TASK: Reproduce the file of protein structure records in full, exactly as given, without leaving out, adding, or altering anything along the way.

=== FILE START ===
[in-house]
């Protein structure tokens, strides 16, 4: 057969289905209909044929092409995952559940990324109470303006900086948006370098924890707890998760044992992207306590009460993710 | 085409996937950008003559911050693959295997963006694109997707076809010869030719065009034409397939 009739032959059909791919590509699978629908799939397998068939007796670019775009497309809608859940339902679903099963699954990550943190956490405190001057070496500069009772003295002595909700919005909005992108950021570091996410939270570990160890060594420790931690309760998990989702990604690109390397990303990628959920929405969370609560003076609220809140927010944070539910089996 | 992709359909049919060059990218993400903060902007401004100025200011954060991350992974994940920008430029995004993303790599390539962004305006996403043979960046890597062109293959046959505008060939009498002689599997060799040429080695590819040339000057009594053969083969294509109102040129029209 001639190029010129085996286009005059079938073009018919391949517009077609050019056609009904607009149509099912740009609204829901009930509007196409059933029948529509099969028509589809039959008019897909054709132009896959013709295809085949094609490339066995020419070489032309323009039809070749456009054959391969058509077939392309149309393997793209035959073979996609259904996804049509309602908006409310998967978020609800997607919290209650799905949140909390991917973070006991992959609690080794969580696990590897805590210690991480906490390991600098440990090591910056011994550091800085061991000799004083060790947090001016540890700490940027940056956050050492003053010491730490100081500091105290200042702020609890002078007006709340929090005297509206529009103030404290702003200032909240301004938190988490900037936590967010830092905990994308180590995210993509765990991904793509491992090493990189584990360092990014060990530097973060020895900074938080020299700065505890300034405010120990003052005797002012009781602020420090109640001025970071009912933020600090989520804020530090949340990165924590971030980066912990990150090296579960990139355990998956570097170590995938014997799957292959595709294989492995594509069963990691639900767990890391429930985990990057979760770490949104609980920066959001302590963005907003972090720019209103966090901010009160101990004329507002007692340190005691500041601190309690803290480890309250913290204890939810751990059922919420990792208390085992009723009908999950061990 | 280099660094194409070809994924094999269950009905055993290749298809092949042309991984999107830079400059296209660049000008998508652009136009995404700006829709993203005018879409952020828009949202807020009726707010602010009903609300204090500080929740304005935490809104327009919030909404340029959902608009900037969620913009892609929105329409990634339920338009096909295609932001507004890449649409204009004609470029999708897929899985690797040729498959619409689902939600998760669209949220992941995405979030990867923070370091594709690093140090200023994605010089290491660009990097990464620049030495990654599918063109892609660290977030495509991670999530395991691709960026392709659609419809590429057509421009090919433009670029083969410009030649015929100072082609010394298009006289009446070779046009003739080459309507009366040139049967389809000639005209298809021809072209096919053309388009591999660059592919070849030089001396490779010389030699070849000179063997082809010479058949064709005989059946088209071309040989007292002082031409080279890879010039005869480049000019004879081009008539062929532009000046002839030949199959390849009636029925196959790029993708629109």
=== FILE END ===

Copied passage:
[in-house]
């Protein structure tokens, strides 16, 4: 057969289905209909044929092409995952559940990324109470303006900086948006370098924890707890998760044992992207306590009460993710 | 085409996937950008003559911050693959295997963006694109997707076809010869030719065009034409397939 009739032959059909791919590509699978629908799939397998068939007796670019775009497309809608859940339902679903099963699954990550943190956490405190001057070496500069009772003295002595909700919005909005992108950021570091996410939270570990160890060594420790931690309760998990989702990604690109390397990303990628959920929405969370609560003076609220809140927010944070539910089996 | 992709359909049919060059990218993400903060902007401004100025200011954060991350992974994940920008430029995004993303790599390539962004305006996403043979960046890597062109293959046959505008060939009498002689599997060799040429080695590819040339000057009594053969083969294509109102040129029209 001639190029010129085996286009005059079938073009018919391949517009077609050019056609009904607009149509099912740009609204829901009930509007196409059933029948529509099969028509589809039959008019897909054709132009896959013709295809085949094609490339066995020419070489032309323009039809070749456009054959391969058509077939392309149309393997793209035959073979996609259904996804049509309602908006409310998967978020609800997607919290209650799905949140909390991917973070006991992959609690080794969580696990590897805590210690991480906490390991600098440990090591910056011994550091800085061991000799004083060790947090001016540890700490940027940056956050050492003053010491730490100081500091105290200042702020609890002078007006709340929090005297509206529009103030404290702003200032909240301004938190988490900037936590967010830092905990994308180590995210993509765990991904793509491992090493990189584990360092990014060990530097973060020895900074938080020299700065505890300034405010120990003052005797002012009781602020420090109640001025970071009912933020600090989520804020530090949340990165924590971030980066912990990150090296579960990139355990998956570097170590995938014997799957292959595709294989492995594509069963990691639900767990890391429930985990990057979760770490949104609980920066959001302590963005907003972090720019209103966090901010009160101990004329507002007692340190005691500041601190309690803290480890309250913290204890939810751990059922919420990792208390085992009723009908999950061990 | 280099660094194409070809994924094999269950009905055993290749298809092949042309991984999107830079400059296209660049000008998508652009136009995404700006829709993203005018879409952020828009949202807020009726707010602010009903609300204090500080929740304005935490809104327009919030909404340029959902608009900037969620913009892609929105329409990634339920338009096909295609932001507004890449649409204009004609470029999708897929899985690797040729498959619409689902939600998760669209949220992941995405979030990867923070370091594709690093140090200023994605010089290491660009990097990464620049030495990654599918063109892609660290977030495509991670999530395991691709960026392709659609419809590429057509421009090919433009670029083969410009030649015929100072082609010394298009006289009446070779046009003739080459309507009366040139049967389809000639005209298809021809072209096919053309388009591999660059592919070849030089001396490779010389030699070849000179063997082809010479058949064709005989059946088209071309040989007292002082031409080279890879010039005869480049000019004879081009008539062929532009000046002839030949199959390849009636029925196959790029993708629109």